The point likely is moot—thanks to Redcon1 and three of its creditors reaching an agreement.
The stakes, however, could have been colossal for the sports nutrition company, especially if the case proceeded in Chapter 7 and the judge appointed a bankruptcy trustee.
A bankruptcy trustee assumes management of company, including its books and records, and its job is to wind down the company’s operations, Kleinman explained.
“A bankruptcy trustee is a fiduciary for the benefit of all creditors and seeks to locate the assets that may exist and distribute those to bona fide creditors of the debtor,” added Laddin, who is not involved in the Hi-Tech/Redcon1 case and, like Kleinman, was interviewed Tuesday.
In the interview with Natural Products Insider, Hart also addressed—and contested—speculation that certain developments at Redcon1 signal the company faced financial distress even before the bankruptcy petition was filed.
He noted Redcon1 still operates out of its same headquarters at 701 Park of Commerce Blvd. in Boca Raton after it was sold last year to Aaron Singerman, the founder of Redcon1. Local government records reflect the property is owned by 701 Rose LLC, whose manager is listed in an amended annual report as Darielle Singerman, Aaron’s wife.
Hart also addressed questions about Redcon1 parting ways with employees.
In September, Redcon1 announced partnering with a third-party logistics company called STORD. In a press release at the time, Redcon1 cited challenges in scaling the business while shipping products out of its headquarters.
“We did move everything to 3PL logistics because it’s way more efficient,” Hart shared. “Amazon’s got people trained, and everything ships in one to two days.”
With the transition, Redcon1 let go over 60 warehouse employees, whom Hart said received severance packages and were paid their vacation time.
“It was really inefficient to ship out of Florida,” he said. “You’re shipping product in from … Tennessee, Georgia, California, and then ship it back out of Florida where these aren’t good shipping routes."
Finally, Hart addressed conjecture that Redcon1 couldn’t afford to pay a professional bodybuilder from Ireland who was promoting its products, Blessing Awodibu, and recently severed a contractual relationship with him for the second time.
During a podcast interview in the spring with Fouad Abiad Media, Awodibu—who has a large social media following—said RedCon1 fired him, adding while crying, “It broke my heart.”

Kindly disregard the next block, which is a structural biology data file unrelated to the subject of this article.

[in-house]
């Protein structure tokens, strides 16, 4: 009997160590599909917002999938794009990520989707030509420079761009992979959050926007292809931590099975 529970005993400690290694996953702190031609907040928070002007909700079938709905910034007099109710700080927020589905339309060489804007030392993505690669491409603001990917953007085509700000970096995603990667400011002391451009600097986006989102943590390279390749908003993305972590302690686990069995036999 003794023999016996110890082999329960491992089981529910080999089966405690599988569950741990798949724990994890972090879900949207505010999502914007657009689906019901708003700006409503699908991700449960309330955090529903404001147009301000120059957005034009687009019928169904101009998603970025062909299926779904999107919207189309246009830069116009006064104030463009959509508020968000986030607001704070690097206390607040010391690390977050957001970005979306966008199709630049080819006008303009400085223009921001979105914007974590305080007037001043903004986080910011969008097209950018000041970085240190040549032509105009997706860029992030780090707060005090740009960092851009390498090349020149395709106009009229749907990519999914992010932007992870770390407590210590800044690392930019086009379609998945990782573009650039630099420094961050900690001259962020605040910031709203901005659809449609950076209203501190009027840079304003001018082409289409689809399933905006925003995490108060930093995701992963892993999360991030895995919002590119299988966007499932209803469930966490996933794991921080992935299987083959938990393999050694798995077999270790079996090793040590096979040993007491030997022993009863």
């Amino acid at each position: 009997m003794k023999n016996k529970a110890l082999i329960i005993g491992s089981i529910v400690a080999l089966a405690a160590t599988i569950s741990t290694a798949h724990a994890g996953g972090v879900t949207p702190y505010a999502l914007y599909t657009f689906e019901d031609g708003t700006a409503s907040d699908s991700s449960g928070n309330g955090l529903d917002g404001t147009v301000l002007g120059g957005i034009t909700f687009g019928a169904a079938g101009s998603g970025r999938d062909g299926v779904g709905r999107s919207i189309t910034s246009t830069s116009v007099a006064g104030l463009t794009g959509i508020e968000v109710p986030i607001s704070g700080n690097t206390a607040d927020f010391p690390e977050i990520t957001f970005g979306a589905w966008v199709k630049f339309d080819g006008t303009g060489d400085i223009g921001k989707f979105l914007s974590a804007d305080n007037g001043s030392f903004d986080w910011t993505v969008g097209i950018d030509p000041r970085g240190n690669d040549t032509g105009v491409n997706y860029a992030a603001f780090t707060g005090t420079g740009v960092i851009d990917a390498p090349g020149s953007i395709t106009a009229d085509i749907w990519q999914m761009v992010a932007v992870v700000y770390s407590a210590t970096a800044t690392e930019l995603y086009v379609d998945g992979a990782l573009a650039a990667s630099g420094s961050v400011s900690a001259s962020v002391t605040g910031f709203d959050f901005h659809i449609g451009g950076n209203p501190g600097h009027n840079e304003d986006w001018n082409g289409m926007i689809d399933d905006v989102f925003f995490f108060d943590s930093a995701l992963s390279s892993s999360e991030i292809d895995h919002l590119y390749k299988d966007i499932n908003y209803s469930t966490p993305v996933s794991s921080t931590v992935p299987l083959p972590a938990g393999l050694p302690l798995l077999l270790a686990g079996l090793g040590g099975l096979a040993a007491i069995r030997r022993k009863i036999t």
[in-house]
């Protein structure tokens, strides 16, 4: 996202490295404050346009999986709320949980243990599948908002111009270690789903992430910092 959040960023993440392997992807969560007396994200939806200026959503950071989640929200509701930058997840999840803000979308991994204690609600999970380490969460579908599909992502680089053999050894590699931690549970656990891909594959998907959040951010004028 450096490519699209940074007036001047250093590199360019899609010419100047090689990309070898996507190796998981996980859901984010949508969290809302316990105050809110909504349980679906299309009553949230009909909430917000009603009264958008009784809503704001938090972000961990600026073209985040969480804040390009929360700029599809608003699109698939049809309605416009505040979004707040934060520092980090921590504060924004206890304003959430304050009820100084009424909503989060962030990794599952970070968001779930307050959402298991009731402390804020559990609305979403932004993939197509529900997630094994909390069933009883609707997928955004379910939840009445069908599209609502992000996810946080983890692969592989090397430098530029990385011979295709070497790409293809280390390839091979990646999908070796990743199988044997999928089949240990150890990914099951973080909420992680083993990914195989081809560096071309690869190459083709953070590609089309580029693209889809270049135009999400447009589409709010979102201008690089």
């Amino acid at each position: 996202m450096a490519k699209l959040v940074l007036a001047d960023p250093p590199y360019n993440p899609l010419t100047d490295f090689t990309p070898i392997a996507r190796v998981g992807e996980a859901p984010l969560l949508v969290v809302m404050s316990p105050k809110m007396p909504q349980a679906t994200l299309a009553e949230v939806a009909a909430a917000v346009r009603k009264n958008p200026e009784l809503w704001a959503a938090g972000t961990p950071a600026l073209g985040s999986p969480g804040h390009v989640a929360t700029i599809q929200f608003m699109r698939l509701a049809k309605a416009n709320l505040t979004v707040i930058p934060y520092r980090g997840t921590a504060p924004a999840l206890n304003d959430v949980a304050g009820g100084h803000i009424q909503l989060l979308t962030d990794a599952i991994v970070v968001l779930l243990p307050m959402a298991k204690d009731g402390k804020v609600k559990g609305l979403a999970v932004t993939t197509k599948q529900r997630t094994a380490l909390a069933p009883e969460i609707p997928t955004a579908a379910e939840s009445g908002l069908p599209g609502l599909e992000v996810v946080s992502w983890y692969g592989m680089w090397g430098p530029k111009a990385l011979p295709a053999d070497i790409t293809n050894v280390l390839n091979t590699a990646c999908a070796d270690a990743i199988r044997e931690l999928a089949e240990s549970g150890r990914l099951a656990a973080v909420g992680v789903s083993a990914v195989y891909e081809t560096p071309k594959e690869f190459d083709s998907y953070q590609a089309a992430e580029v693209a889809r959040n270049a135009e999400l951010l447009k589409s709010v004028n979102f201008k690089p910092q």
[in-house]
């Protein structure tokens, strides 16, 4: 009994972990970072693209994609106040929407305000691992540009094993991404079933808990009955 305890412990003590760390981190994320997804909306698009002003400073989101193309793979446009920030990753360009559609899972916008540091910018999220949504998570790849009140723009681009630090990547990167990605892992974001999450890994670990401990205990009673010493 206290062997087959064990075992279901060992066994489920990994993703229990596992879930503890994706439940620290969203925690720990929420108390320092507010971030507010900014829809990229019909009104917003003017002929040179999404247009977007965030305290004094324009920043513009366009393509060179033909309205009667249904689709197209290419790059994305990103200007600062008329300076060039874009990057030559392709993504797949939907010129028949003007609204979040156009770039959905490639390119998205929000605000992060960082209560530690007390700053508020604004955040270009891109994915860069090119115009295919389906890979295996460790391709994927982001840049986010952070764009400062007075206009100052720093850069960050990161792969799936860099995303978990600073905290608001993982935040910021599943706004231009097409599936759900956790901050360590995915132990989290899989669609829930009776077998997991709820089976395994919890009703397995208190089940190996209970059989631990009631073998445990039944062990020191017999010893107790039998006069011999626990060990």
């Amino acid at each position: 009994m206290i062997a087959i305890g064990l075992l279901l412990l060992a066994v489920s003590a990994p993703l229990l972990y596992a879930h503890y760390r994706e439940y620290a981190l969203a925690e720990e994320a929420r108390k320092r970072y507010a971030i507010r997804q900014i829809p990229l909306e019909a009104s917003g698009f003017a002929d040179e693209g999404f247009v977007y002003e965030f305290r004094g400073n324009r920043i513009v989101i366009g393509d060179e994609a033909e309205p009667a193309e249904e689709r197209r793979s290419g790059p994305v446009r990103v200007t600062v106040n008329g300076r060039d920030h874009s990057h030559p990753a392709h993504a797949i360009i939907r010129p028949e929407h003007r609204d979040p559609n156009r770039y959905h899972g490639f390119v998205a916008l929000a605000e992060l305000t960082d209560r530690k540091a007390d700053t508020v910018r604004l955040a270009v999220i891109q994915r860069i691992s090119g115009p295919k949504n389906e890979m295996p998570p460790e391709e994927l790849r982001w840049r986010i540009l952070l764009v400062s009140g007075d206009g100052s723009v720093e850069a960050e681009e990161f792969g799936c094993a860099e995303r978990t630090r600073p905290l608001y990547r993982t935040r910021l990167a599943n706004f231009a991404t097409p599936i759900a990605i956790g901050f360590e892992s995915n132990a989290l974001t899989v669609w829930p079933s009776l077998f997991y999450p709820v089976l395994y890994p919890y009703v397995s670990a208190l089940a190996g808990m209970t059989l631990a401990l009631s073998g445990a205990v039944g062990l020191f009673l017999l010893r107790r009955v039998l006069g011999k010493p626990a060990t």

Redcon1 and Awodibu negotiated a subsequent sponsorship agreement, the company confirmed. But the agreement also has been terminated and was the subject of online chatter that Redcon1 dropped the bodybuilder yet again.
“The truth of the matter is [Awodibu] thought he could get more money somewhere else, walked into the office and resigned…after we re-signed him,” Hart said in the interview.
According to Redcon1, Awodibu terminated the contract on Sept. 19.
Awodibu didn’t immediately respond Wednesday to a request for comment sent to an email address listed on his Facebook page.
Redcon1 was founded in 2016 by Aaron Singerman, who last year agreed to plead guilty to two counts in a 14-count criminal indictment: introduction of unapproved new drugs into interstate commerce with intent to defraud and mislead, and conspiracy to distribute controlled substances. The indictment implicated Blackstone Labs and people associated with the company, and it was not related to activities at Redcon1.
“I own the fastest-growing supplement company in the world, Redcon1, with over 150 employees,” Singerman boasted in an article published in June in Muscular Development while serving time in a minimum security federal prison camp in Pensacola, Florida. “I have started nine multimillion-dollar businesses in the last 10 years, and before that, I covered the world of bodybuilding for Dave Palumbo and RxMuscle.”
Redcon1 said the figure cited by Singerman included the company's employees at its two gyms in Tennessee and Florida. The current headcount—including gym employees—is nearly 100 employees, according to the company.
“I don't feel sorry for myself and I’m not sad or mad," Singerman also wrote, in part. "I’m using my time to better myself, and I plan to come out of here a better person.”
In the column, Singerman provided an email address for people to contact him. The email address bounced back as undeliverable after Natural Products Insider tried to reach him on two occasions for this story.
Trivest Partners LP, a Florida-based private equity firm that invested in Redcon1 in 2021, did not respond to an email seeking comment on the recent bankruptcy filing.